Bank of Namibia governor Johannes !Gawaxab said the food industry offers economic opportunities and is suitable for the large unskilled labour profile of Namibia’s unemployed population.
The governor is convinced this industry offers opportune and ideal structures to kick start rural and regional economies.
“The potential offered through our green schemes and irrigation schemes along our water bodies must be combined with innovation, technology, and making finance (micro-credit) accessible and affordable to facilitate self-employment and rural economic development,” said !Gawaxab last week during the Innovation Investment Readiness (IIR) Week in the capital.
The IIR Week was hosted by the Namibia Investment Promotion and Development Board (NIPDB), in partnership with the Namibia University of Science & Technology (NUST) and Mobile Telecommunications Company (MTC).
The conference was aimed at identifying value-creating sectors’ specific projects to strengthen Namibia’s competitiveness as an investment destination focusing on key sectors identified to diversify the country’s economy.
These sectors include food and agro-processing, chemicals and basic materials (manufacturing), metals, transport and logistics, renewables and green hydrogen, tourism, tech (FinTech and others) and digital and global business services.
!Gawaxab reiterated investing in and producing products in these industries has the potential to increase Namibia’s value addition, economic diversification, self-sustenance and can create higher employment growth that will translate into economic growth.
These industries also represent prospects in which the youth need to be encouraged and supported to create self-employment, he added.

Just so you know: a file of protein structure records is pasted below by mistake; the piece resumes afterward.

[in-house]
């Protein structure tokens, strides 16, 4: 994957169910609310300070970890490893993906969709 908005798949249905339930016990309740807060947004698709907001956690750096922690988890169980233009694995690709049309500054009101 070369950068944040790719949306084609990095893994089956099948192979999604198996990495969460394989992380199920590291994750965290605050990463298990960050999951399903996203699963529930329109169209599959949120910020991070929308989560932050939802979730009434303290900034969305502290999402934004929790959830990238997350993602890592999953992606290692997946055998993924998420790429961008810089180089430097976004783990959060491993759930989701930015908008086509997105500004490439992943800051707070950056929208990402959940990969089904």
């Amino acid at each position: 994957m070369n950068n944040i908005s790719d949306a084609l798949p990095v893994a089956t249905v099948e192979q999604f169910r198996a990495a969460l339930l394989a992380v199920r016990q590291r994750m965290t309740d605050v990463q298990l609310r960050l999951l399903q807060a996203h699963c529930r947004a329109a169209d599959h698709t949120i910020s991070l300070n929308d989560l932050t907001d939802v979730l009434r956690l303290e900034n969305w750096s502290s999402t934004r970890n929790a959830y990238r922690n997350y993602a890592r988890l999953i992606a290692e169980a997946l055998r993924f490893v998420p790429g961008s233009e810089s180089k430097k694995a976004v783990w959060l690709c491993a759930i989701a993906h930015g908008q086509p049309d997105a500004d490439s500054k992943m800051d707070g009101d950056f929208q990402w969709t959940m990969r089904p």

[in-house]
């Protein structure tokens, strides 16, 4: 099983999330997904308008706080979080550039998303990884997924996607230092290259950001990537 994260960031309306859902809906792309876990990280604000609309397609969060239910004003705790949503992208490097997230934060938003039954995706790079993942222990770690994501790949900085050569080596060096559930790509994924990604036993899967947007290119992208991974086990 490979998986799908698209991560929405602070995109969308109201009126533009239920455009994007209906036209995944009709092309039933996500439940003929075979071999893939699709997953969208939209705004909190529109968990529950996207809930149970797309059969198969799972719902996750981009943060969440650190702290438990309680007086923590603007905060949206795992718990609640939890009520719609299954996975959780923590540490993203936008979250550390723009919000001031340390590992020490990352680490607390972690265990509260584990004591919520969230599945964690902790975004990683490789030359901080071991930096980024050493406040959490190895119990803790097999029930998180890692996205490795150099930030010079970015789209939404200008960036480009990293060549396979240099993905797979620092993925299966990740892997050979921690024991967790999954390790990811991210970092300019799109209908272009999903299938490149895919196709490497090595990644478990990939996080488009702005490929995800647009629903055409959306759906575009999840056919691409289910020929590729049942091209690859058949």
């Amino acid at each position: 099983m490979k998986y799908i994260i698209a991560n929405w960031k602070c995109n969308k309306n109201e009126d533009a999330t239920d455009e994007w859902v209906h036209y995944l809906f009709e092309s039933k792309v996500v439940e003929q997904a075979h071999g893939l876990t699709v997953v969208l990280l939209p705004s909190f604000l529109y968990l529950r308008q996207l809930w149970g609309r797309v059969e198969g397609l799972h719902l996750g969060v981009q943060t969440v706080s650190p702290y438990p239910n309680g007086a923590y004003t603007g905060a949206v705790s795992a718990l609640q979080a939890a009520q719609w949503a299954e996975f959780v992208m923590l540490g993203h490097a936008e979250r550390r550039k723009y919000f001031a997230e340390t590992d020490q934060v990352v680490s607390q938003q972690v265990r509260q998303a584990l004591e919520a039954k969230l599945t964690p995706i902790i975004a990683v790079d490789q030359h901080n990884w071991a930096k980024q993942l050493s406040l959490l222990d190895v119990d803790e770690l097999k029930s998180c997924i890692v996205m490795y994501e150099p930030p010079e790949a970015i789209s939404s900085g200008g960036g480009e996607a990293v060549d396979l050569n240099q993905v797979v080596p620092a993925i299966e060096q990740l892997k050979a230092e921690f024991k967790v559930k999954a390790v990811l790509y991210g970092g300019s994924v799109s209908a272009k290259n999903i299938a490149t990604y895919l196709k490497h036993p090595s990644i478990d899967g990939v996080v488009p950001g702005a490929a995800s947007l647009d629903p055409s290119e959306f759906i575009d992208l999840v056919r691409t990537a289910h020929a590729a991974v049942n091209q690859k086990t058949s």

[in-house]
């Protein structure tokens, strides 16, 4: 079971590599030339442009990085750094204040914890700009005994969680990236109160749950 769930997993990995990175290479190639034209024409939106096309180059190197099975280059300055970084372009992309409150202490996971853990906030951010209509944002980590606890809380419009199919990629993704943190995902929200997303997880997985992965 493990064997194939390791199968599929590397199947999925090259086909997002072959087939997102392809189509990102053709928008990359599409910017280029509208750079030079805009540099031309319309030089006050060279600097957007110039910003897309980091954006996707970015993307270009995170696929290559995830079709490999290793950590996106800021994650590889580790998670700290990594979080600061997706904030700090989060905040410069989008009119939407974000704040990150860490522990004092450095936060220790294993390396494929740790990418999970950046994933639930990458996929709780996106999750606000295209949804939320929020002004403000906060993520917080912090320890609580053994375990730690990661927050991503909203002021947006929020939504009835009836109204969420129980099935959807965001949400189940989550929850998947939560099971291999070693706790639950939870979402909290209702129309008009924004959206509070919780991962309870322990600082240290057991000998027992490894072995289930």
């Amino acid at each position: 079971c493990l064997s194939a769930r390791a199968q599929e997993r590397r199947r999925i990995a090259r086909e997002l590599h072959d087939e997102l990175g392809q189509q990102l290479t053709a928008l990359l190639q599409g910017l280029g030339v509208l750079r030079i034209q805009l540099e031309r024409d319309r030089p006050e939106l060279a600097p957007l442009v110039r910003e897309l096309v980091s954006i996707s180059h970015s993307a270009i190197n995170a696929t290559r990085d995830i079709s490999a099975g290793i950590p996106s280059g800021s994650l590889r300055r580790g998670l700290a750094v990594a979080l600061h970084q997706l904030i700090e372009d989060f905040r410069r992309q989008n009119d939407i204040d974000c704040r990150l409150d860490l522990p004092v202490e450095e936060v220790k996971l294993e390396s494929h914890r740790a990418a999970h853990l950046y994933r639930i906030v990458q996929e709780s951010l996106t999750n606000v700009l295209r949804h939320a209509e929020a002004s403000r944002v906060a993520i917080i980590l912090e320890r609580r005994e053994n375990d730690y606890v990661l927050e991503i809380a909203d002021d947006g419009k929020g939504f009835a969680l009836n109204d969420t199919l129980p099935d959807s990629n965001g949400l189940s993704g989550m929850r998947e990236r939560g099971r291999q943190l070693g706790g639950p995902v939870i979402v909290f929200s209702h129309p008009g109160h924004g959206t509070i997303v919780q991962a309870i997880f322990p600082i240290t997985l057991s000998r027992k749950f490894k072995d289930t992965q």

According to !Gawaxab, this low-hanging fruit will reduce reliance on imported products for specific industries where there is comparative advantage.
He noted there are about 15 products currently imported in significant quantities that can be substituted with domestically produced, or scaled up as some are already produced locally.
In total, the import bill of these 15 products translated to more than N$5 billion in 2021.
“If we substitute these imports or a significant portion thereof by producing them cost-effectively here at home, it will have a massive impact with added multiplier benefits. In this regard, we must ensure opportunities for self-employment and SMEs and raise their returns through the prospects offered by import substitution,” he stated.
Furthermore, sharing what Namibia can do as part of a new architecture to address structural economic challenges and post-pandemic recovery response, !Gawaxab said the private sector must be the core and engine for Namibia’s growth.
Hence, he added, all the more reason to facilitate and ensure an enabling environment for the private sector, through appropriate policy and regulatory reforms, particularly on investment and finance.
He concluded that the Covid-19 pandemic and the Russia-Ukraine conflict have reinforced the urgency and essentiality of building economic resilience to shocks: “We need to scale up efforts to address high unemployment, particularly among our youth, tackle inequality, and secure our food and energy security. Similarly, we must build climate shock resilience industries.”